Academic journal article The Journal of High Technology Law

The Application of Civil RICO Laws to Rogue Internet Pharmacies

Academic journal article The Journal of High Technology Law

The Application of Civil RICO Laws to Rogue Internet Pharmacies

Article excerpt

I. INTRODUCTION

Anyone in the United States who has ever been ill knows that many medications require prescriptions. (1) Although the federal government requires that pharmacists register with the Drug Enforcement Agency (DEA), the states ultimately control the licensing and regulation of pharmacists. (2) As a result of state-specific licensing and regulation, a pharmacist licensed in one state may not be permitted to fill prescriptions in another state. (3) The government's ultimate purpose in this multilevel regulation is the protection of the consumer. (4)

The issue of pharmacy regulation is important and becomes more complex when pharmacies fill prescriptions though the Internet and across state borders. The first Internet pharmacies began operating in 1999. (5) Since then, the industry has grown phenomenally. In 1999, there was an estimated 300 to 400 online pharmacies thought to be dispensing drugs, of which, only 6 were thought to be operating legally. (6) This proliferation continued and in 2000, sources estimated that sales for 2001 would reach $1.4 billion and would exceed $15 billion by 2004. (7) The high potential for profit coupled with the anonymity of the Internet and legally ambiguous jurisdiction pose a consumer protection risk.

Online pharmacies fall into three basic categories: those that require a written prescription from a licensed physician, those that provide a prescription to the consumer, and those that dispense drugs without the requirement of a prescription. Pharmacies that require a written prescription from a licensed physician are the closest to the traditional neighborhood pharmacy. (8) This type of pharmacy is the least susceptible to abuse, and may include cyber-versions of well known national chains. (9) Pharmacies that refer the customer to an online prescription service or provide a consultation prior to prescribing and dispensing a prescription, and pharmacies that dispense drugs without a prescription are known as rogue pharmacies. (10) In addition, about half of the online pharmacies that sell drugs in the United States do so from inside its borders. (11) Therefore, this Note will discuss the application of civil RICO laws to rogue pharmacies based in the United States.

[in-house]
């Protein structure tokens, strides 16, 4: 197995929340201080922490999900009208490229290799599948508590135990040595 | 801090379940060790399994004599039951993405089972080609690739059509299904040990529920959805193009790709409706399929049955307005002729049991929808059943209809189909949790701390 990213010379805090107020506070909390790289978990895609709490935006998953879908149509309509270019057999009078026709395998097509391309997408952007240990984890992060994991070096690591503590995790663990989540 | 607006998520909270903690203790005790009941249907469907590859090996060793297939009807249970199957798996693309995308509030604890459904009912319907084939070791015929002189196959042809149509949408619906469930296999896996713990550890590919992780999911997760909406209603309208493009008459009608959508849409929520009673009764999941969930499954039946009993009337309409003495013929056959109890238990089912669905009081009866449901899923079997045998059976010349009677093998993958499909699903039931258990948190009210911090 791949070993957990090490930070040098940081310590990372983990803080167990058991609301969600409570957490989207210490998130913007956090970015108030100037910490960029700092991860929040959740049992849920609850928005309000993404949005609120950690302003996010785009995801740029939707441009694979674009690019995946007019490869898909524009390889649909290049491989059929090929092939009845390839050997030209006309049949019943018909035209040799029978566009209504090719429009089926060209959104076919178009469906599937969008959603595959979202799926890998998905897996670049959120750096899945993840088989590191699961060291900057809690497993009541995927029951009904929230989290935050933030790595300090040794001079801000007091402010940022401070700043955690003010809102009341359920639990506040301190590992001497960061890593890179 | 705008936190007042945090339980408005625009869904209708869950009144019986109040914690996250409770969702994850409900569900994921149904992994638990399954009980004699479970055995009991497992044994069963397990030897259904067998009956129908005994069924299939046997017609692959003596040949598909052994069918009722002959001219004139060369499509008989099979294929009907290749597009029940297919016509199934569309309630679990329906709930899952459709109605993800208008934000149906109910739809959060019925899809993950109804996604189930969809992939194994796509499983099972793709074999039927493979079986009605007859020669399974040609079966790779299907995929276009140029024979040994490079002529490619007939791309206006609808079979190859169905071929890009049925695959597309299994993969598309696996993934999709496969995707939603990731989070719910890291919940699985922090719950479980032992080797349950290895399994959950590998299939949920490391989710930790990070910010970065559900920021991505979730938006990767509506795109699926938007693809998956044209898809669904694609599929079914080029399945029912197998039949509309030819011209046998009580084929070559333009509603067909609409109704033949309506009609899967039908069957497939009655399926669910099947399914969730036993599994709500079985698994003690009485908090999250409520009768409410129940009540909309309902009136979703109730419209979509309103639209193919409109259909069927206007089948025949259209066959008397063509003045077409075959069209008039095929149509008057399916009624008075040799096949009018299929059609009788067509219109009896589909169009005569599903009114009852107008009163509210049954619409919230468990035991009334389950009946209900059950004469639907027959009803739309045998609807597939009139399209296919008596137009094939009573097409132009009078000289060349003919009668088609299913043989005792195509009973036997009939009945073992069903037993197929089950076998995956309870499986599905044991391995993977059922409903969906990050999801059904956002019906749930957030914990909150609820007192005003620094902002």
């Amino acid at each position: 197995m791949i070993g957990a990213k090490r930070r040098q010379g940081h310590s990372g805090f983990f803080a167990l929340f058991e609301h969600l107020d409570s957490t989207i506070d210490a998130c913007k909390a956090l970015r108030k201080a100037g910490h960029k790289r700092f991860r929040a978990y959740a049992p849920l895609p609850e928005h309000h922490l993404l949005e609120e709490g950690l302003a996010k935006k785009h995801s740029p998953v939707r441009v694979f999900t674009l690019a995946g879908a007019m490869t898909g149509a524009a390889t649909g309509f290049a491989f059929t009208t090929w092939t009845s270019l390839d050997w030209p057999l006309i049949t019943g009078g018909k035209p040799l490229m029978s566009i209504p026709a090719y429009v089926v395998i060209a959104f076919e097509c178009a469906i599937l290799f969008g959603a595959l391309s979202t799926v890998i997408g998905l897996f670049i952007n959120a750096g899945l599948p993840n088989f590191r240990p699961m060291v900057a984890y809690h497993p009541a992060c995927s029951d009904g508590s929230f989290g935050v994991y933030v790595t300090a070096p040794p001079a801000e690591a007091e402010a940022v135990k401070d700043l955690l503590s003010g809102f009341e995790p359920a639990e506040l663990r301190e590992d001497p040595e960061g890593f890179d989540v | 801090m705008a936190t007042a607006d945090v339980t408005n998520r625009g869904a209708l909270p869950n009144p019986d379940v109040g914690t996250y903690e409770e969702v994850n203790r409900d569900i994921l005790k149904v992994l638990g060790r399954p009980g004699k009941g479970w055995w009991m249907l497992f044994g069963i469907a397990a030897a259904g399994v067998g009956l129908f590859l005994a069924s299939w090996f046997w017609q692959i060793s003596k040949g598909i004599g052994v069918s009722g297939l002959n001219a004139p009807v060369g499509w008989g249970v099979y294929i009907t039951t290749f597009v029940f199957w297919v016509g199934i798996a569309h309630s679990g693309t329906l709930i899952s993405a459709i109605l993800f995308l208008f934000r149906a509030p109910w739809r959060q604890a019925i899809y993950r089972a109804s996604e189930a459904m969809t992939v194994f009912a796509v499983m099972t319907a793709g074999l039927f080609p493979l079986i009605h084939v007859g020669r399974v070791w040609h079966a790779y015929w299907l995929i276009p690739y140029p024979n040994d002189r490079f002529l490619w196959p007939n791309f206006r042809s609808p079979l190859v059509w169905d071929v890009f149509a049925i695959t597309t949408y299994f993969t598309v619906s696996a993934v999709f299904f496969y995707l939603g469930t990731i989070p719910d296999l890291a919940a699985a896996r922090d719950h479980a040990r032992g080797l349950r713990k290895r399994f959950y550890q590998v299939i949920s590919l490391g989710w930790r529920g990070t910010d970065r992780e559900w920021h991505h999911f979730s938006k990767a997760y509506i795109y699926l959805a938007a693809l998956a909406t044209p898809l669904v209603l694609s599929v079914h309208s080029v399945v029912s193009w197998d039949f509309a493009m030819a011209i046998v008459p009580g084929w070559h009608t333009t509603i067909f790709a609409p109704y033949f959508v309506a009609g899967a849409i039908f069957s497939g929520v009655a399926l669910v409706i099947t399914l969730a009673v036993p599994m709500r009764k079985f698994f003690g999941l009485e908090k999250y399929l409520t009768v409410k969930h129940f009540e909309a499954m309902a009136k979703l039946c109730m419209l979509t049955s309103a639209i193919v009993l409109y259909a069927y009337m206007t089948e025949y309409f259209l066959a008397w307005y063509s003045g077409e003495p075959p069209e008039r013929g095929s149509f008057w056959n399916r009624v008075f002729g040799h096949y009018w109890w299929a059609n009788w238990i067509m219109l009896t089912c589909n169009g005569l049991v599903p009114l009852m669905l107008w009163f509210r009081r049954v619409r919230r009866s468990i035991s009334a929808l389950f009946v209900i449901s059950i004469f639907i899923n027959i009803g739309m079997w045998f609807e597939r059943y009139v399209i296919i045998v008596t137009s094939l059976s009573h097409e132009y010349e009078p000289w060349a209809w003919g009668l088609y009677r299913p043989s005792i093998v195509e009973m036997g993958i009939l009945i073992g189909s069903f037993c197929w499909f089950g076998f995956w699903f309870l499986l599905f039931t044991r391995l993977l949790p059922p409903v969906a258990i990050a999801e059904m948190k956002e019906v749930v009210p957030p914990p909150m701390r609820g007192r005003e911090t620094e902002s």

II. BENEFITS AND RISKS

Online pharmacies, although a possible source of fraud and abuse, may supply some benefit to the consumer, if run legally. Internet pharmacies offer the convenience of having one's prescriptions delivered directly to the door. (12) This may be of great importance to the elderly or other people who may be unable to leave their homes. (13) Also, Internet pharmacies may benefit consumers who do not live near a pharmacy and who may prefer to receive their prescriptions in the mail. (14) In addition, Internet pharmacies may have less overhead expenditures and more competition, thus resulting in lower drug costs. (15)

Although Internet pharmacies may be convenient because they ship prescriptions via the mail or they may not require a prescription, the risks involved with these pharmacies outweigh the benefits. (16) One of the main purposes of the Federal Food, Drug, and Cosmetic Act (FDCA) is to protect the public from unsafe or adulterated drugs. (17) When prescription drugs are improperly prescribed or distributed with no prescription at all, Congress's intent is bypassed and the public is put at risk. (18)

The dispensing of drugs by rogue pharmacies without a proper prescription endangers the public because it bypasses the patient-doctor and patient-pharmacist relationship. (19) In one tragic case, a man, without a prescription, placed an order over the Internet for the drug Viagra (sildenafil citrate), (20) a medicine to treat erectile dysfunction and later suffered a heart attack. (21) A proper check-up and medical history would likely have shown a family history of heart disease, which is a contraindication for the drug. (22) A responsible physician would not have prescribed Viagra to a patient with a history of heart disease. …

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